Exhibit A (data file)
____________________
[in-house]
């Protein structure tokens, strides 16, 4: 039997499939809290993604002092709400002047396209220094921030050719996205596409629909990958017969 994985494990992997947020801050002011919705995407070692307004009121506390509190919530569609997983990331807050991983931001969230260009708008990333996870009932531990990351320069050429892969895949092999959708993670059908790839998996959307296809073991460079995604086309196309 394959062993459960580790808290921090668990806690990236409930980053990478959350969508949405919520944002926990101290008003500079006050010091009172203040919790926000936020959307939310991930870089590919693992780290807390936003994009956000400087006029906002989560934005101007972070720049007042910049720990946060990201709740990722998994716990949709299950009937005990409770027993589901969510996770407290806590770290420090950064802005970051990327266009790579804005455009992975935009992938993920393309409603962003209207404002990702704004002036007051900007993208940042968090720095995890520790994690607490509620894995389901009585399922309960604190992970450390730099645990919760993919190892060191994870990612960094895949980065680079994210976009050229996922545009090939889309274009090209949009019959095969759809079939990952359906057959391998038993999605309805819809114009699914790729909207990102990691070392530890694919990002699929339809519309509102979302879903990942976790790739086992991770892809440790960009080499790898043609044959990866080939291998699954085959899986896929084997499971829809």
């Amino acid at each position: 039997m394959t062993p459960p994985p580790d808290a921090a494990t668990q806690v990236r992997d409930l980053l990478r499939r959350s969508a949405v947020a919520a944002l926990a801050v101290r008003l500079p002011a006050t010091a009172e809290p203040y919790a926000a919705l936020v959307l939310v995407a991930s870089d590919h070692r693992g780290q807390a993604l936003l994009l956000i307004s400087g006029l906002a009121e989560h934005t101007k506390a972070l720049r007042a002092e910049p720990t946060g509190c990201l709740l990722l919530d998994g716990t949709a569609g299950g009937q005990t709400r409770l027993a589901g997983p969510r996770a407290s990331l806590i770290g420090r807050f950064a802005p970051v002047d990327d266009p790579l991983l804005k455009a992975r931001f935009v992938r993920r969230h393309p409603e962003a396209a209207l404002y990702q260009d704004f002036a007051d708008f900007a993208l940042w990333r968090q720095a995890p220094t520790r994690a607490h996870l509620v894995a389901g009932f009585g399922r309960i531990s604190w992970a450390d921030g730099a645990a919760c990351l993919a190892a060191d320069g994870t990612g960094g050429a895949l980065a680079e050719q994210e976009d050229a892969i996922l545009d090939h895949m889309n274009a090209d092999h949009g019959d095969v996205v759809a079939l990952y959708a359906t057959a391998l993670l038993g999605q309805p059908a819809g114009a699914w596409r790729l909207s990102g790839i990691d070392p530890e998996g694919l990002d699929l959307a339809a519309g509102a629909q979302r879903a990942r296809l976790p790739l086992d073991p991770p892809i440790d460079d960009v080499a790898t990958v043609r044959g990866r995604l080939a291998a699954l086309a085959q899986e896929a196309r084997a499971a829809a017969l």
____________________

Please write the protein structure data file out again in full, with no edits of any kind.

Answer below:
[in-house]
């Protein structure tokens, strides 16, 4: 039997499939809290993604002092709400002047396209220094921030050719996205596409629909990958017969 994985494990992997947020801050002011919705995407070692307004009121506390509190919530569609997983990331807050991983931001969230260009708008990333996870009932531990990351320069050429892969895949092999959708993670059908790839998996959307296809073991460079995604086309196309 394959062993459960580790808290921090668990806690990236409930980053990478959350969508949405919520944002926990101290008003500079006050010091009172203040919790926000936020959307939310991930870089590919693992780290807390936003994009956000400087006029906002989560934005101007972070720049007042910049720990946060990201709740990722998994716990949709299950009937005990409770027993589901969510996770407290806590770290420090950064802005970051990327266009790579804005455009992975935009992938993920393309409603962003209207404002990702704004002036007051900007993208940042968090720095995890520790994690607490509620894995389901009585399922309960604190992970450390730099645990919760993919190892060191994870990612960094895949980065680079994210976009050229996922545009090939889309274009090209949009019959095969759809079939990952359906057959391998038993999605309805819809114009699914790729909207990102990691070392530890694919990002699929339809519309509102979302879903990942976790790739086992991770892809440790960009080499790898043609044959990866080939291998699954085959899986896929084997499971829809």
């Amino acid at each position: 039997m394959t062993p459960p994985p580790d808290a921090a494990t668990q806690v990236r992997d409930l980053l990478r499939r959350s969508a949405v947020a919520a944002l926990a801050v101290r008003l500079p002011a006050t010091a009172e809290p203040y919790a926000a919705l936020v959307l939310v995407a991930s870089d590919h070692r693992g780290q807390a993604l936003l994009l956000i307004s400087g006029l906002a009121e989560h934005t101007k506390a972070l720049r007042a002092e910049p720990t946060g509190c990201l709740l990722l919530d998994g716990t949709a569609g299950g009937q005990t709400r409770l027993a589901g997983p969510r996770a407290s990331l806590i770290g420090r807050f950064a802005p970051v002047d990327d266009p790579l991983l804005k455009a992975r931001f935009v992938r993920r969230h393309p409603e962003a396209a209207l404002y990702q260009d704004f002036a007051d708008f900007a993208l940042w990333r968090q720095a995890p220094t520790r994690a607490h996870l509620v894995a389901g009932f009585g399922r309960i531990s604190w992970a450390d921030g730099a645990a919760c990351l993919a190892a060191d320069g994870t990612g960094g050429a895949l980065a680079e050719q994210e976009d050229a892969i996922l545009d090939h895949m889309n274009a090209d092999h949009g019959d095969v996205v759809a079939l990952y959708a359906t057959a391998l993670l038993g999605q309805p059908a819809g114009a699914w596409r790729l909207s990102g790839i990691d070392p530890e998996g694919l990002d699929l959307a339809a519309g509102a629909q979302r879903a990942r296809l976790p790739l086992d073991p991770p892809i440790d460079d960009v080499a790898t990958v043609r044959g990866r995604l080939a291998a699954l086309a085959q899986e896929a196309r084997a499971a829809a017969l």